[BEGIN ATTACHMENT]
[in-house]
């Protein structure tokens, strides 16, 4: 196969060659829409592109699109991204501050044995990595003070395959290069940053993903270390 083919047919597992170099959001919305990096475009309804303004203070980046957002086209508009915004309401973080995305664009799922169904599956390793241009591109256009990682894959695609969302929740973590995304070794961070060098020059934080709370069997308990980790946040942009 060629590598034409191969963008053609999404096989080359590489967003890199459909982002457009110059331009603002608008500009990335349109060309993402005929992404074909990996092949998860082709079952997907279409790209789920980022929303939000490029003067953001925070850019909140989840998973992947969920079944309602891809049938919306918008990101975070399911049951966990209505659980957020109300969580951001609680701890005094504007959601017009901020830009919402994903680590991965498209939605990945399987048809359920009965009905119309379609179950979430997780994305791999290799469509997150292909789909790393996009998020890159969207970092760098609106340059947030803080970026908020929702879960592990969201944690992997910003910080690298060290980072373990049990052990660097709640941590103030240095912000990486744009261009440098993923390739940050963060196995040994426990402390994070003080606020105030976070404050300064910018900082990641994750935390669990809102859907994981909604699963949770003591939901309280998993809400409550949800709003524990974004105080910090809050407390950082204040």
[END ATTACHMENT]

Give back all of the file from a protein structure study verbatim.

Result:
[in-house]
């Protein structure tokens, strides 16, 4: 196969060659829409592109699109991204501050044995990595003070395959290069940053993903270390 083919047919597992170099959001919305990096475009309804303004203070980046957002086209508009915004309401973080995305664009799922169904599956390793241009591109256009990682894959695609969302929740973590995304070794961070060098020059934080709370069997308990980790946040942009 060629590598034409191969963008053609999404096989080359590489967003890199459909982002457009110059331009603002608008500009990335349109060309993402005929992404074909990996092949998860082709079952997907279409790209789920980022929303939000490029003067953001925070850019909140989840998973992947969920079944309602891809049938919306918008990101975070399911049951966990209505659980957020109300969580951001609680701890005094504007959601017009901020830009919402994903680590991965498209939605990945399987048809359920009965009905119309379609179950979430997780994305791999290799469509997150292909789909790393996009998020890159969207970092760098609106340059947030803080970026908020929702879960592990969201944690992997910003910080690298060290980072373990049990052990660097709640941590103030240095912000990486744009261009440098993923390739940050963060196995040994426990402390994070003080606020105030976070404050300064910018900082990641994750935390669990809102859907994981909604699963949770003591939901309280998993809400409550949800709003524990974004105080910090809050407390950082204040």